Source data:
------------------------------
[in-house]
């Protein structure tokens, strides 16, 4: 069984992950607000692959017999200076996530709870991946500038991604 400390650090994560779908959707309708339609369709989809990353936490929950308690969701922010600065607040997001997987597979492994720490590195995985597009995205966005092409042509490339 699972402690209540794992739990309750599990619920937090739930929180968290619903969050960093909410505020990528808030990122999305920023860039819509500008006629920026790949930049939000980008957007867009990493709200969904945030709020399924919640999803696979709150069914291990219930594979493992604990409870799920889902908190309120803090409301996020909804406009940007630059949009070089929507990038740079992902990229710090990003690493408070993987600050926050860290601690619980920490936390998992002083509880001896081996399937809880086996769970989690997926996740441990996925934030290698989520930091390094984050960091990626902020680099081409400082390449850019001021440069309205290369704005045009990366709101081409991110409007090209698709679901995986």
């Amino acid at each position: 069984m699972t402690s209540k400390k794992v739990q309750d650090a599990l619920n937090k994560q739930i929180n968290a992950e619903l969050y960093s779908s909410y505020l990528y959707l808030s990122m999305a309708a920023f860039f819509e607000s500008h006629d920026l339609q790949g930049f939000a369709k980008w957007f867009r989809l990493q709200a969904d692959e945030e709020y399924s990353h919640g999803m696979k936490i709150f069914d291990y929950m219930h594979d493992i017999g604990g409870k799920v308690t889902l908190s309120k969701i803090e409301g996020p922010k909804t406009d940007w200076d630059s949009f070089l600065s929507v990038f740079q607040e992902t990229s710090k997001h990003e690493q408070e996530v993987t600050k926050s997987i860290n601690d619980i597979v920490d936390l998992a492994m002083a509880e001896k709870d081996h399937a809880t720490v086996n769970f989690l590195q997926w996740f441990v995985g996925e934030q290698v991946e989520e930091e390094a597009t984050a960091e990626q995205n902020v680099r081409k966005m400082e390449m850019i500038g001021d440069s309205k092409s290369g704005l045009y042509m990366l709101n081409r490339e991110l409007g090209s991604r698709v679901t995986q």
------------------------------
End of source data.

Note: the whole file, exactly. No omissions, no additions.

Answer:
[in-house]
């Protein structure tokens, strides 16, 4: 069984992950607000692959017999200076996530709870991946500038991604 400390650090994560779908959707309708339609369709989809990353936490929950308690969701922010600065607040997001997987597979492994720490590195995985597009995205966005092409042509490339 699972402690209540794992739990309750599990619920937090739930929180968290619903969050960093909410505020990528808030990122999305920023860039819509500008006629920026790949930049939000980008957007867009990493709200969904945030709020399924919640999803696979709150069914291990219930594979493992604990409870799920889902908190309120803090409301996020909804406009940007630059949009070089929507990038740079992902990229710090990003690493408070993987600050926050860290601690619980920490936390998992002083509880001896081996399937809880086996769970989690997926996740441990996925934030290698989520930091390094984050960091990626902020680099081409400082390449850019001021440069309205290369704005045009990366709101081409991110409007090209698709679901995986």
């Amino acid at each position: 069984m699972t402690s209540k400390k794992v739990q309750d650090a599990l619920n937090k994560q739930i929180n968290a992950e619903l969050y960093s779908s909410y505020l990528y959707l808030s990122m999305a309708a920023f860039f819509e607000s500008h006629d920026l339609q790949g930049f939000a369709k980008w957007f867009r989809l990493q709200a969904d692959e945030e709020y399924s990353h919640g999803m696979k936490i709150f069914d291990y929950m219930h594979d493992i017999g604990g409870k799920v308690t889902l908190s309120k969701i803090e409301g996020p922010k909804t406009d940007w200076d630059s949009f070089l600065s929507v990038f740079q607040e992902t990229s710090k997001h990003e690493q408070e996530v993987t600050k926050s997987i860290n601690d619980i597979v920490d936390l998992a492994m002083a509880e001896k709870d081996h399937a809880t720490v086996n769970f989690l590195q997926w996740f441990v995985g996925e934030q290698v991946e989520e930091e390094a597009t984050a960091e990626q995205n902020v680099r081409k966005m400082e390449m850019i500038g001021d440069s309205k092409s290369g704005l045009y042509m990366l709101n081409r490339e991110l409007g090209s991604r698709v679901t995986q």